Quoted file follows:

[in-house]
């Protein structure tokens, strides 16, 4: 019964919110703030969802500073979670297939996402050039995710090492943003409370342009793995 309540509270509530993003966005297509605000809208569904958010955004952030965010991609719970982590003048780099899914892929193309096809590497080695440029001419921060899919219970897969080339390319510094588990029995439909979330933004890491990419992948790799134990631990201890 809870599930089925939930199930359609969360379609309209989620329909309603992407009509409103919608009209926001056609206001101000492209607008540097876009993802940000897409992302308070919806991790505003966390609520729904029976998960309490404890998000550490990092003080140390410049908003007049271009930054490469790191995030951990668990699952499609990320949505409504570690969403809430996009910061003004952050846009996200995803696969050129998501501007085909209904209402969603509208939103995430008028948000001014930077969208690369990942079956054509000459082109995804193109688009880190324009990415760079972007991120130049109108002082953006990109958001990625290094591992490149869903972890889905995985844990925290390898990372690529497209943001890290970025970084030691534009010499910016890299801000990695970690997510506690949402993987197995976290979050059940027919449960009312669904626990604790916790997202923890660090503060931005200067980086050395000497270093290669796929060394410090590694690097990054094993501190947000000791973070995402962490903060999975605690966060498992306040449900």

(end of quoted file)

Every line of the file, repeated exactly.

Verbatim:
[in-house]
């Protein structure tokens, strides 16, 4: 019964919110703030969802500073979670297939996402050039995710090492943003409370342009793995 309540509270509530993003966005297509605000809208569904958010955004952030965010991609719970982590003048780099899914892929193309096809590497080695440029001419921060899919219970897969080339390319510094588990029995439909979330933004890491990419992948790799134990631990201890 809870599930089925939930199930359609969360379609309209989620329909309603992407009509409103919608009209926001056609206001101000492209607008540097876009993802940000897409992302308070919806991790505003966390609520729904029976998960309490404890998000550490990092003080140390410049908003007049271009930054490469790191995030951990668990699952499609990320949505409504570690969403809430996009910061003004952050846009996200995803696969050129998501501007085909209904209402969603509208939103995430008028948000001014930077969208690369990942079956054509000459082109995804193109688009880190324009990415760079972007991120130049109108002082953006990109958001990625290094591992490149869903972890889905995985844990925290390898990372690529497209943001890290970025970084030691534009010499910016890299801000990695970690997510506690949402993987197995976290979050059940027919449960009312669904626990604790916790997202923890660090503060931005200067980086050395000497270093290669796929060394410090590694690097990054094993501190947000000791973070995402962490903060999975605690966060498992306040449900």